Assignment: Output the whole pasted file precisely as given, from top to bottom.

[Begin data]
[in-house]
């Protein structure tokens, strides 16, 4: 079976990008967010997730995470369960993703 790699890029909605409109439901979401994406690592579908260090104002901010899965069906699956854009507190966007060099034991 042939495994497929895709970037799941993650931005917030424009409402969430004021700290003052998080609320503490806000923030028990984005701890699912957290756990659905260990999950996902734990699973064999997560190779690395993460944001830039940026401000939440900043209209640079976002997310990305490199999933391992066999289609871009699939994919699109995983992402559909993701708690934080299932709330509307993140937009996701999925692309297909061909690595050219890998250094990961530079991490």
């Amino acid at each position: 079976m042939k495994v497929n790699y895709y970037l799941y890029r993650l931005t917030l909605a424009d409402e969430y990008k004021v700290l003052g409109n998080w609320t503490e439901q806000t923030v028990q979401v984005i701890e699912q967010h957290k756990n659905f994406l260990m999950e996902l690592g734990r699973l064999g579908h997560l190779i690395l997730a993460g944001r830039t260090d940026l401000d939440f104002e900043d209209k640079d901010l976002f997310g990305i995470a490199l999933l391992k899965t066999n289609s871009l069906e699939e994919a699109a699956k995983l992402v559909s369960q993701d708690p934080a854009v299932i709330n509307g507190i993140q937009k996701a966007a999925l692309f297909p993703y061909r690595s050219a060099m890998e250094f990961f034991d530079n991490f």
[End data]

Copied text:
[in-house]
């Protein structure tokens, strides 16, 4: 079976990008967010997730995470369960993703 790699890029909605409109439901979401994406690592579908260090104002901010899965069906699956854009507190966007060099034991 042939495994497929895709970037799941993650931005917030424009409402969430004021700290003052998080609320503490806000923030028990984005701890699912957290756990659905260990999950996902734990699973064999997560190779690395993460944001830039940026401000939440900043209209640079976002997310990305490199999933391992066999289609871009699939994919699109995983992402559909993701708690934080299932709330509307993140937009996701999925692309297909061909690595050219890998250094990961530079991490």
């Amino acid at each position: 079976m042939k495994v497929n790699y895709y970037l799941y890029r993650l931005t917030l909605a424009d409402e969430y990008k004021v700290l003052g409109n998080w609320t503490e439901q806000t923030v028990q979401v984005i701890e699912q967010h957290k756990n659905f994406l260990m999950e996902l690592g734990r699973l064999g579908h997560l190779i690395l997730a993460g944001r830039t260090d940026l401000d939440f104002e900043d209209k640079d901010l976002f997310g990305i995470a490199l999933l391992k899965t066999n289609s871009l069906e699939e994919a699109a699956k995983l992402v559909s369960q993701d708690p934080a854009v299932i709330n509307g507190i993140q937009k996701a966007a999925l692309f297909p993703y061909r690595s050219a060099m890998e250094f990961f034991d530079n991490f």